As omicron overwhelms hospitals, ER wait times become dangerous for non-COVID-19 patients
The Georgia Department of Public Health says the omicron variant now makes up 98% of the COVID-19 cases here, which is overwhelming the health care system with mostly unvaccinated patients. GPB’s Ellen Eldridge reports.
Adrainne Gray's cardiologist told her after a cardiac event that if it happened again, she should call for an ambulance to take her to the emergency room.
That's because the vehicles and personnel on board have medication to help on the way to the hospital, and she would be seen sooner by a doctor.
But when she called 911 recently, Gray waited on hold for an operator for 20 minutes before deciding, against doctor's advice, to have her husband drive her to Emory University Hospital in Atlanta.
An operator did, finally, call Gray back when she was about five minutes from the Clifton Road ER, which troubled her because time means everything when it comes to strokes and heart attacks.
"Usually, if I walk into an emergency room at 52 years old and having a previous cardiac event, usually the emergency rooms take that pretty seriously," Gray said.
Gray got an electrocardiogram of her heart immediately, but then the nurse told her to have a seat in the waiting area to wait on a triage nurse to run bloodwork.
She waited hours.
The whole time she sat there, Gray thought about a family member who sat in an ER waiting room while having a stroke. That family member was disabled after not receiving medical care fast enough.
“Somehow, the whole system just fell apart,” Gray said. “I did not see that second triage nurse to get my blood drawn until maybe eight o'clock in the morning, and we arrived at 1 in the morning.”
Watching people come into the emergency room, Gray noticed many who said they were COVID-19 positive. That made her nervous.
She also noticed only one nurse seemed to be handling all the new patients, and no one was being called for bloodwork in the emergency room.
“The one nurse that was there who was focused on collecting information from the patients was running,” Gray said. “I mean, she was running from patient to patient to patient, and she was the only one calling patients. There was no one else calling patients but her.”
Gray said she believes the triage nurse who took her blood arrived for the morning shift.
Georgia Department of Public Health Commissioner Dr. Kathleen Toomey said at the Jan. 11, 2022, board meeting that state epidemiologists had no idea what was coming when the omicron variant of the SARS-CoV-2 virus appeared in early December.
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“Even our best planning probably could not have predicted how quickly this [omicron variant] would spread and the devastation that it would cause because of the ease of transmission,” Toomey said, “and the fact that so many health care workers, public health and hospital workers and other medical workers were becoming ill.”
Dr. Cherie Drenzek, a state epidemiologist, said during the board meeting that COVID vaccines and booster shots are doing their job at keeping people out of serious trouble that requires hospitalization. Though omicron cases surged more than 16-fold in the last month, deaths are not as high as during the delta variant peak in September.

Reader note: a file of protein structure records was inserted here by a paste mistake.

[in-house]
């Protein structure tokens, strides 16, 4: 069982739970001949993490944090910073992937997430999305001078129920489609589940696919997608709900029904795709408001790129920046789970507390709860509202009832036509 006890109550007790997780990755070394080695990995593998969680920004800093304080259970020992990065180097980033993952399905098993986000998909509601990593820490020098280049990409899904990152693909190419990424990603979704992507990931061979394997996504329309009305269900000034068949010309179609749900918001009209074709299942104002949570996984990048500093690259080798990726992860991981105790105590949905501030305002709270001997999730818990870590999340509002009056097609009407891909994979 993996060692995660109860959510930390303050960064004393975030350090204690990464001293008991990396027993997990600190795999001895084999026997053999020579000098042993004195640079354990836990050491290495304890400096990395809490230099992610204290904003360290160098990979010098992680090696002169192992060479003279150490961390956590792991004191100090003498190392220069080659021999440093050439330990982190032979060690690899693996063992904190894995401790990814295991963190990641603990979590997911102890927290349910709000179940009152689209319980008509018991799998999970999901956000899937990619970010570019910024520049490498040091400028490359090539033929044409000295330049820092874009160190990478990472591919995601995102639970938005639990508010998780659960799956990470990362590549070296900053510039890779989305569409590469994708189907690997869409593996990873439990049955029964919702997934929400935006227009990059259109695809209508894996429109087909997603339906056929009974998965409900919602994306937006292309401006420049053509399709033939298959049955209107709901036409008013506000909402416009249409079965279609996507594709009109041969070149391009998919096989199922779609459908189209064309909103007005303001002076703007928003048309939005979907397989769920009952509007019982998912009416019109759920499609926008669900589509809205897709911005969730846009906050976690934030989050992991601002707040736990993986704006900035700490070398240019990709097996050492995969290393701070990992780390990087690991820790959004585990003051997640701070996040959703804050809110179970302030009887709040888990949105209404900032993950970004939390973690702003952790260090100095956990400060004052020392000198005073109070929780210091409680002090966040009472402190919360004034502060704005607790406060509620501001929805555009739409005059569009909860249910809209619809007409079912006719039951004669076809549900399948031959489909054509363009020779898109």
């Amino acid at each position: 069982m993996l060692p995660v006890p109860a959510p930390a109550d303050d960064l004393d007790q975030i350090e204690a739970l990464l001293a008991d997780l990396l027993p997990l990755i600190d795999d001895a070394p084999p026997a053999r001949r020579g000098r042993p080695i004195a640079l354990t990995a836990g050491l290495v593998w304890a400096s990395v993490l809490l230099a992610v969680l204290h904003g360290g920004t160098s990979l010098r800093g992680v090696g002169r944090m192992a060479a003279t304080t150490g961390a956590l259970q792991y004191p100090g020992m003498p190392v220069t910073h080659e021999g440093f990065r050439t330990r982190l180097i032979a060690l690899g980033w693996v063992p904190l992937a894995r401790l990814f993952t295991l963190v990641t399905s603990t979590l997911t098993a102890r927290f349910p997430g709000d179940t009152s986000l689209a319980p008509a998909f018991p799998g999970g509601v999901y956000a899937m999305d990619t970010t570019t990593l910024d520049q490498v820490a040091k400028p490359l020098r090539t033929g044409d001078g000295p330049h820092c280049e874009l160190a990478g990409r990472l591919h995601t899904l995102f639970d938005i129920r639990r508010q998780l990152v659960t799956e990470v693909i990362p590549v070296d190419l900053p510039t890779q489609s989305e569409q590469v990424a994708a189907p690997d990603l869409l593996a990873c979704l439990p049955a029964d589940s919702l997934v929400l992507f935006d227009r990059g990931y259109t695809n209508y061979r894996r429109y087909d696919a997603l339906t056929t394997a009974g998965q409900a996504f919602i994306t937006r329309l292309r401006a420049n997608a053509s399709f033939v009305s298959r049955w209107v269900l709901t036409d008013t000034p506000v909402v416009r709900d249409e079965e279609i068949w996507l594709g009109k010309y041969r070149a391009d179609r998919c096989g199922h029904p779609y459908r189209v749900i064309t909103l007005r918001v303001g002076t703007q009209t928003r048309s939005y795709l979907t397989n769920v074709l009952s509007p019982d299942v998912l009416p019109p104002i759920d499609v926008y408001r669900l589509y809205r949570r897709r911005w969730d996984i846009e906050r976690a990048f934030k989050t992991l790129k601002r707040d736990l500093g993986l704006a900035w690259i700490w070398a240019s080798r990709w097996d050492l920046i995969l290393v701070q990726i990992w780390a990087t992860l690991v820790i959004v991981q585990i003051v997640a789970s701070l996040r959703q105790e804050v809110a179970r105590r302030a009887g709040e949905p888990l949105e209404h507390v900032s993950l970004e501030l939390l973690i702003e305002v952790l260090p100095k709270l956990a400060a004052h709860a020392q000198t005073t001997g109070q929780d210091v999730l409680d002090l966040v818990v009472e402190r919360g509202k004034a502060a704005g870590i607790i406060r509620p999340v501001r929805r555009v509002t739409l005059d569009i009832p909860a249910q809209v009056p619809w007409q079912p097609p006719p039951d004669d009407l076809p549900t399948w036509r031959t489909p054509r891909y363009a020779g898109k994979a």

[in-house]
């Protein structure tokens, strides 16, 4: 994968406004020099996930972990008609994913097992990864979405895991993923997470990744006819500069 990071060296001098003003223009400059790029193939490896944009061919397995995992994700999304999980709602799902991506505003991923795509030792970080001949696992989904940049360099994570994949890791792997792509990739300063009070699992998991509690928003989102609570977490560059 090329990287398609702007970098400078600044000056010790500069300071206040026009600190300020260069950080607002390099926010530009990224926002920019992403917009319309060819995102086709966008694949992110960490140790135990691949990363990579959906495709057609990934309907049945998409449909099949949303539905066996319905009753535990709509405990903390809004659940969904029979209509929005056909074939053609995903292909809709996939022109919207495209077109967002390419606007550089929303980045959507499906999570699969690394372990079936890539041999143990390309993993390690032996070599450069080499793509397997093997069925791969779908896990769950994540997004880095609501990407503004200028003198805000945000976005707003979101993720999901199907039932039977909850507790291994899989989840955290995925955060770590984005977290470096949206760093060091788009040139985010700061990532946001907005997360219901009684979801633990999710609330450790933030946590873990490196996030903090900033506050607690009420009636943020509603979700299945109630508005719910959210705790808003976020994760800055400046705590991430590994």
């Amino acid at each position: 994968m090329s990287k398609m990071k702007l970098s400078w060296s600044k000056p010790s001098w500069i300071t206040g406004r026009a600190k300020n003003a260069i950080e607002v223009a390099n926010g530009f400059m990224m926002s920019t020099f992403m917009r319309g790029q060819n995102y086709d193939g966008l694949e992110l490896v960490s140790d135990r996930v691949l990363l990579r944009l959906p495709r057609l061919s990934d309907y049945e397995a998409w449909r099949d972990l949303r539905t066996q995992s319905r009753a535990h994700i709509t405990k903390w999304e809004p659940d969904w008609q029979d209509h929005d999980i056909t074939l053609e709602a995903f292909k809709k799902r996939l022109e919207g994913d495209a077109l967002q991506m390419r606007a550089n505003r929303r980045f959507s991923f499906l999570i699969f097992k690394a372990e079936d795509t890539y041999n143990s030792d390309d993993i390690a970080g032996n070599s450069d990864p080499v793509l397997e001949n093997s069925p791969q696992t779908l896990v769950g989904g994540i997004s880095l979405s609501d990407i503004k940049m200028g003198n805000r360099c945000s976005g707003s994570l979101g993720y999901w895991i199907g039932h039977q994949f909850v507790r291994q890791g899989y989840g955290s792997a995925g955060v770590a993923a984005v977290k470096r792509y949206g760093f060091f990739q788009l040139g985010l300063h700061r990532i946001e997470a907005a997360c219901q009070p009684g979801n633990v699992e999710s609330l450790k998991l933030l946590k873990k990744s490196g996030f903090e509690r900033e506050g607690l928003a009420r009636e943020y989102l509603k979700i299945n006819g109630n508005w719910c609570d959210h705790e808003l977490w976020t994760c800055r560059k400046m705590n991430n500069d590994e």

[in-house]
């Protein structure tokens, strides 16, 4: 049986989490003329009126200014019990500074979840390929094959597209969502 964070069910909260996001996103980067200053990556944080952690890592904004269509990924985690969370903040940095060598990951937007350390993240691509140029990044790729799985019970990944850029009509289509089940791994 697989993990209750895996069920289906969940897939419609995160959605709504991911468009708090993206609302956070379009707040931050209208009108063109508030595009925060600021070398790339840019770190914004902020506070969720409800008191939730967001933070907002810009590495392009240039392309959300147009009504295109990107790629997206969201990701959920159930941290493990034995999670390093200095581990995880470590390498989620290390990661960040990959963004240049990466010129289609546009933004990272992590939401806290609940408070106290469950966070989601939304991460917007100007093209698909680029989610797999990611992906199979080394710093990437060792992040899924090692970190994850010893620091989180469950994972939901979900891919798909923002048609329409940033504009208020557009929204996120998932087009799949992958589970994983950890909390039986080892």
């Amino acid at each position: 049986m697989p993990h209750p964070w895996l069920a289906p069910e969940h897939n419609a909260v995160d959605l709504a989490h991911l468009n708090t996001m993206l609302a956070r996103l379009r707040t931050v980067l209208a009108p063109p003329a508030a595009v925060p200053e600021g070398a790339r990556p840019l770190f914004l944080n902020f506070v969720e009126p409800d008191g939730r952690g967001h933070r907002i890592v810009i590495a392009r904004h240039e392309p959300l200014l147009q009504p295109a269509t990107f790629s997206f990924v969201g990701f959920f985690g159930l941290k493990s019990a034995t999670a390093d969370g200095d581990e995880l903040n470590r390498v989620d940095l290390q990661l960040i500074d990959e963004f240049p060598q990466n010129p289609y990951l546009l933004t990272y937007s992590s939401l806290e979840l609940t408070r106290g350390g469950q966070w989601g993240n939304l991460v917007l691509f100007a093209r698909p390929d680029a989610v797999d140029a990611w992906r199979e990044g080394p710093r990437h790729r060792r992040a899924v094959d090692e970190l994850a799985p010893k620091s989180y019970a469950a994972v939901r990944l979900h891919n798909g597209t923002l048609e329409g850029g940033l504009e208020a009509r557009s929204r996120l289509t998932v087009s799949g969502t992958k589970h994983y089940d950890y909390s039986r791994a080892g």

President and CEO of Grady Health System John Haupert said that while the hospitalization rate is lower than previous levels, the number of people being hospitalized is significantly higher and putting a huge burden on the health care system.
“Couple that with this being the first wave where significant numbers of health care employees have become infected and had to be off work,” he said. “It really has been a difficult situation.”
The health care system is weaker now than it had been even in fall 2021, partly because doctors and nurses are burned out — by folks who chose not to get vaccinated against COVID.
The CEO of the Rosalynn Carter Institute for Caregivers, Dr. Jennifer Olsen, said one in five Georgians quit a job to care for loved ones.
As the pandemic worsened, the existing gap grew between those who need care and those who provide it, she said.
"We know that COVID resulted in people who had serious illness and needed to come home from a hospital and have a family member care for them," Olsen said. "We know that people who were maybe planning to move into a nursing home or assisted living facility maybe chose not to — or their family chose not to."
Now, the age group seeing the most cases of COVID are between 35 and 54 years, Drenzek said, while Georgians over age 65 continue to be at the highest risk of death related to the virus.
In Grady’s emergency room, which had 103 patients waiting to be admitted Tuesday, doctors test all patients for COVID.
“For us, it's easy to differentiate a patient who was involved in a motor vehicle accident and brought into our trauma center, who happened to test positive,” Haupert said. “The vast majority of individuals were first diagnosed with what turns out to be an existing chronic medical condition and diagnosed with COVID.”
Those underlying chronic conditions include everything from cancer to obesity, and Haupert said the virus exacerbates those medical conditions.
“It's really impossible to uncouple those,” he said.
Toomey said in her closing comments at Tuesday’s board meeting that the public health infrastructure from the beginning was seen to not be up to the task of responding quickly in an agile way to communicate across not only to the medical community but also to the public.
“And we are very much making that a priority for us throughout this pandemic and especially now,” she said.